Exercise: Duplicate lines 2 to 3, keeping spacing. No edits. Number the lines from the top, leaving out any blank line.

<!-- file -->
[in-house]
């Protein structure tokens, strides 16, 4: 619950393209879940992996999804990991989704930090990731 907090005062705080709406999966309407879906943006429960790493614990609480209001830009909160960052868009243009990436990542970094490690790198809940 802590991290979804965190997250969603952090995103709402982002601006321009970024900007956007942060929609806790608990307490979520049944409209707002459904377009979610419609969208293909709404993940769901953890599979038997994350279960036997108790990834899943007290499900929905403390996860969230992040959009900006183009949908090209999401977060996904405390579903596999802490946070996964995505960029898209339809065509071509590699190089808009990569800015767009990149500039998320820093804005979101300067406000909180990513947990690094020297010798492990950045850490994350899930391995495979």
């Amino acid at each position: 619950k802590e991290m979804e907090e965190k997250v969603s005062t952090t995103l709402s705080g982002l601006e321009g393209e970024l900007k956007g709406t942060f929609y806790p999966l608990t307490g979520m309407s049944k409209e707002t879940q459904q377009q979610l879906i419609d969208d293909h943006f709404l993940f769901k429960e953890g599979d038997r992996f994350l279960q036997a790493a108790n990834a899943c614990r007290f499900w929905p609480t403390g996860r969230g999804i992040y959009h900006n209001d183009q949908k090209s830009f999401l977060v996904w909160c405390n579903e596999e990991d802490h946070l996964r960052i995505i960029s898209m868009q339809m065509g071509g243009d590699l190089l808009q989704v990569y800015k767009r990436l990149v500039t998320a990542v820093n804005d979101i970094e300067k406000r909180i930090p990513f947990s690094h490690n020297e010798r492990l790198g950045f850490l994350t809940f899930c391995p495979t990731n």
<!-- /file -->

């Protein structure tokens, strides 16, 4: 619950393209879940992996999804990991989704930090990731 907090005062705080709406999966309407879906943006429960790493614990609480209001830009909160960052868009243009990436990542970094490690790198809940 802590991290979804965190997250969603952090995103709402982002601006321009970024900007956007942060929609806790608990307490979520049944409209707002459904377009979610419609969208293909709404993940769901953890599979038997994350279960036997108790990834899943007290499900929905403390996860969230992040959009900006183009949908090209999401977060996904405390579903596999802490946070996964995505960029898209339809065509071509590699190089808009990569800015767009990149500039998320820093804005979101300067406000909180990513947990690094020297010798492990950045850490994350899930391995495979």
């Amino acid at each position: 619950k802590e991290m979804e907090e965190k997250v969603s005062t952090t995103l709402s705080g982002l601006e321009g393209e970024l900007k956007g709406t942060f929609y806790p999966l608990t307490g979520m309407s049944k409209e707002t879940q459904q377009q979610l879906i419609d969208d293909h943006f709404l993940f769901k429960e953890g599979d038997r992996f994350l279960q036997a790493a108790n990834a899943c614990r007290f499900w929905p609480t403390g996860r969230g999804i992040y959009h900006n209001d183009q949908k090209s830009f999401l977060v996904w909160c405390n579903e596999e990991d802490h946070l996964r960052i995505i960029s898209m868009q339809m065509g071509g243009d590699l190089l808009q989704v990569y800015k767009r990436l990149v500039t998320a990542v820093n804005d979101i970094e300067k406000r909180i930090p990513f947990s690094h490690n020297e010798r492990l790198g950045f850490l994350t809940f899930c391995p495979t990731n």